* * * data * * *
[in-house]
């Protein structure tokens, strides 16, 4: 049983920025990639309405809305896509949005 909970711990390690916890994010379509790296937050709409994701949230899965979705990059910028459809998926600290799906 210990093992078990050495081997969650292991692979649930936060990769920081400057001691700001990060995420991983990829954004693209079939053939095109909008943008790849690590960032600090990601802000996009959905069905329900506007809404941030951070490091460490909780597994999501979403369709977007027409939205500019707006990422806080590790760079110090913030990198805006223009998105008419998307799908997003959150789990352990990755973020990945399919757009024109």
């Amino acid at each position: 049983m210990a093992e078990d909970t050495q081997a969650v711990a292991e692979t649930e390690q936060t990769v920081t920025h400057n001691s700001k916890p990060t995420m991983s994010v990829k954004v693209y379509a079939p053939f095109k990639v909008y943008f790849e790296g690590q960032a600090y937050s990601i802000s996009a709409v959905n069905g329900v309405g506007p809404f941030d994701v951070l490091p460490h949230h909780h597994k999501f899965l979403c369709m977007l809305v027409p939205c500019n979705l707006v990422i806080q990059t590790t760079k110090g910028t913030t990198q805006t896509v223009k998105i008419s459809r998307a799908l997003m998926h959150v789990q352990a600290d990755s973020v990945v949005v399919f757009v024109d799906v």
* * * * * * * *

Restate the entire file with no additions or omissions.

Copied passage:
[in-house]
């Protein structure tokens, strides 16, 4: 049983920025990639309405809305896509949005 909970711990390690916890994010379509790296937050709409994701949230899965979705990059910028459809998926600290799906 210990093992078990050495081997969650292991692979649930936060990769920081400057001691700001990060995420991983990829954004693209079939053939095109909008943008790849690590960032600090990601802000996009959905069905329900506007809404941030951070490091460490909780597994999501979403369709977007027409939205500019707006990422806080590790760079110090913030990198805006223009998105008419998307799908997003959150789990352990990755973020990945399919757009024109």
């Amino acid at each position: 049983m210990a093992e078990d909970t050495q081997a969650v711990a292991e692979t649930e390690q936060t990769v920081t920025h400057n001691s700001k916890p990060t995420m991983s994010v990829k954004v693209y379509a079939p053939f095109k990639v909008y943008f790849e790296g690590q960032a600090y937050s990601i802000s996009a709409v959905n069905g329900v309405g506007p809404f941030d994701v951070l490091p460490h949230h909780h597994k999501f899965l979403c369709m977007l809305v027409p939205c500019n979705l707006v990422i806080q990059t590790t760079k110090g910028t913030t990198q805006t896509v223009k998105i008419s459809r998307a799908l997003m998926h959150v789990q352990a600290d990755s973020v990945v949005v399919f757009v024109d799906v």